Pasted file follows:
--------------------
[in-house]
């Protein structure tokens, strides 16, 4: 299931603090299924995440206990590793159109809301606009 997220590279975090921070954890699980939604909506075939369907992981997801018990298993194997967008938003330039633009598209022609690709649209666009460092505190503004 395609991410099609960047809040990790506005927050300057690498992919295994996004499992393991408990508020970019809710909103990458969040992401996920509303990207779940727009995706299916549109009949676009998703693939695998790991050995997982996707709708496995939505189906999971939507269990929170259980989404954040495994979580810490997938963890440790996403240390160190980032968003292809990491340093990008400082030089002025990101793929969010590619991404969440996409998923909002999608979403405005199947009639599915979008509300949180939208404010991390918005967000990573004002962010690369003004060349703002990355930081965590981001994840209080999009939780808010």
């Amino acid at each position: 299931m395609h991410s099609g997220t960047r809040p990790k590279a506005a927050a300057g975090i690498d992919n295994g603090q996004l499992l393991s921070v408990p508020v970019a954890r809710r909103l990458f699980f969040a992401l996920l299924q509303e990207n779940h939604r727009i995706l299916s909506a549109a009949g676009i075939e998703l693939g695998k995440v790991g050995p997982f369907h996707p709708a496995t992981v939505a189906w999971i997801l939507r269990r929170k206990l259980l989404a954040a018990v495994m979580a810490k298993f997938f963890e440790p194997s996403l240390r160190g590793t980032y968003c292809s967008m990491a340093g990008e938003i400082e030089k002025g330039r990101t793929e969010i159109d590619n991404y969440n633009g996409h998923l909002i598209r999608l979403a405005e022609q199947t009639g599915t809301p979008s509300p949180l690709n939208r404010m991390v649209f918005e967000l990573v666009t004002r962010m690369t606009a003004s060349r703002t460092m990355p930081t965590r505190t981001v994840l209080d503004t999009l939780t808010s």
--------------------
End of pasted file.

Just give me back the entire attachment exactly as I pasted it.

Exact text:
[in-house]
């Protein structure tokens, strides 16, 4: 299931603090299924995440206990590793159109809301606009 997220590279975090921070954890699980939604909506075939369907992981997801018990298993194997967008938003330039633009598209022609690709649209666009460092505190503004 395609991410099609960047809040990790506005927050300057690498992919295994996004499992393991408990508020970019809710909103990458969040992401996920509303990207779940727009995706299916549109009949676009998703693939695998790991050995997982996707709708496995939505189906999971939507269990929170259980989404954040495994979580810490997938963890440790996403240390160190980032968003292809990491340093990008400082030089002025990101793929969010590619991404969440996409998923909002999608979403405005199947009639599915979008509300949180939208404010991390918005967000990573004002962010690369003004060349703002990355930081965590981001994840209080999009939780808010």
């Amino acid at each position: 299931m395609h991410s099609g997220t960047r809040p990790k590279a506005a927050a300057g975090i690498d992919n295994g603090q996004l499992l393991s921070v408990p508020v970019a954890r809710r909103l990458f699980f969040a992401l996920l299924q509303e990207n779940h939604r727009i995706l299916s909506a549109a009949g676009i075939e998703l693939g695998k995440v790991g050995p997982f369907h996707p709708a496995t992981v939505a189906w999971i997801l939507r269990r929170k206990l259980l989404a954040a018990v495994m979580a810490k298993f997938f963890e440790p194997s996403l240390r160190g590793t980032y968003c292809s967008m990491a340093g990008e938003i400082e030089k002025g330039r990101t793929e969010i159109d590619n991404y969440n633009g996409h998923l909002i598209r999608l979403a405005e022609q199947t009639g599915t809301p979008s509300p949180l690709n939208r404010m991390v649209f918005e967000l990573v666009t004002r962010m690369t606009a003004s060349r703002t460092m990355p930081t965590r505190t981001v994840l209080d503004t999009l939780t808010s």